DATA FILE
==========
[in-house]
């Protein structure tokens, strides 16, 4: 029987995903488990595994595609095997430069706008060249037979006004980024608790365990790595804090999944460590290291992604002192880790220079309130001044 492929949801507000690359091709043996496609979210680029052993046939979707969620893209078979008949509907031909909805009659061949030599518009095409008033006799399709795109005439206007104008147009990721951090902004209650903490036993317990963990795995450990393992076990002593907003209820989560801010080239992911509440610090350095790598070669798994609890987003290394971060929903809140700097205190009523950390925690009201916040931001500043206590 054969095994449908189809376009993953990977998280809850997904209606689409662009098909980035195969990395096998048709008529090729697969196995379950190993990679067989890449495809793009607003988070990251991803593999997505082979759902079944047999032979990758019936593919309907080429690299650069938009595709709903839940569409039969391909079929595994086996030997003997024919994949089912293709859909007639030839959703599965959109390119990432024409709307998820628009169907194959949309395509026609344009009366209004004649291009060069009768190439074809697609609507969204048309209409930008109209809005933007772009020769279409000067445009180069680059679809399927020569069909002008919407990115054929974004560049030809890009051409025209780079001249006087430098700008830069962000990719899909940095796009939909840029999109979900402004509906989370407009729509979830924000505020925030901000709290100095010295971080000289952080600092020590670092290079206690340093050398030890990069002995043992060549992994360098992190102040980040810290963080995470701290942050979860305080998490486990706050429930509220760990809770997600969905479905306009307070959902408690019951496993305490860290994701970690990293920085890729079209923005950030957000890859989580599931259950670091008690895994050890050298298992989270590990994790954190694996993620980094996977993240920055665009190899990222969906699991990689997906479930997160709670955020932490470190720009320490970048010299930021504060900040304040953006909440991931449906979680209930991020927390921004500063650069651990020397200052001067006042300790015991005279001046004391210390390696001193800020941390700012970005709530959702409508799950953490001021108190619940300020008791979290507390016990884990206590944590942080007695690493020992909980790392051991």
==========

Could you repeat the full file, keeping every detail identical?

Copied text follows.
[in-house]
């Protein structure tokens, strides 16, 4: 029987995903488990595994595609095997430069706008060249037979006004980024608790365990790595804090999944460590290291992604002192880790220079309130001044 492929949801507000690359091709043996496609979210680029052993046939979707969620893209078979008949509907031909909805009659061949030599518009095409008033006799399709795109005439206007104008147009990721951090902004209650903490036993317990963990795995450990393992076990002593907003209820989560801010080239992911509440610090350095790598070669798994609890987003290394971060929903809140700097205190009523950390925690009201916040931001500043206590 054969095994449908189809376009993953990977998280809850997904209606689409662009098909980035195969990395096998048709008529090729697969196995379950190993990679067989890449495809793009607003988070990251991803593999997505082979759902079944047999032979990758019936593919309907080429690299650069938009595709709903839940569409039969391909079929595994086996030997003997024919994949089912293709859909007639030839959703599965959109390119990432024409709307998820628009169907194959949309395509026609344009009366209004004649291009060069009768190439074809697609609507969204048309209409930008109209809005933007772009020769279409000067445009180069680059679809399927020569069909002008919407990115054929974004560049030809890009051409025209780079001249006087430098700008830069962000990719899909940095796009939909840029999109979900402004509906989370407009729509979830924000505020925030901000709290100095010295971080000289952080600092020590670092290079206690340093050398030890990069002995043992060549992994360098992190102040980040810290963080995470701290942050979860305080998490486990706050429930509220760990809770997600969905479905306009307070959902408690019951496993305490860290994701970690990293920085890729079209923005950030957000890859989580599931259950670091008690895994050890050298298992989270590990994790954190694996993620980094996977993240920055665009190899990222969906699991990689997906479930997160709670955020932490470190720009320490970048010299930021504060900040304040953006909440991931449906979680209930991020927390921004500063650069651990020397200052001067006042300790015991005279001046004391210390390696001193800020941390700012970005709530959702409508799950953490001021108190619940300020008791979290507390016990884990206590944590942080007695690493020992909980790392051991």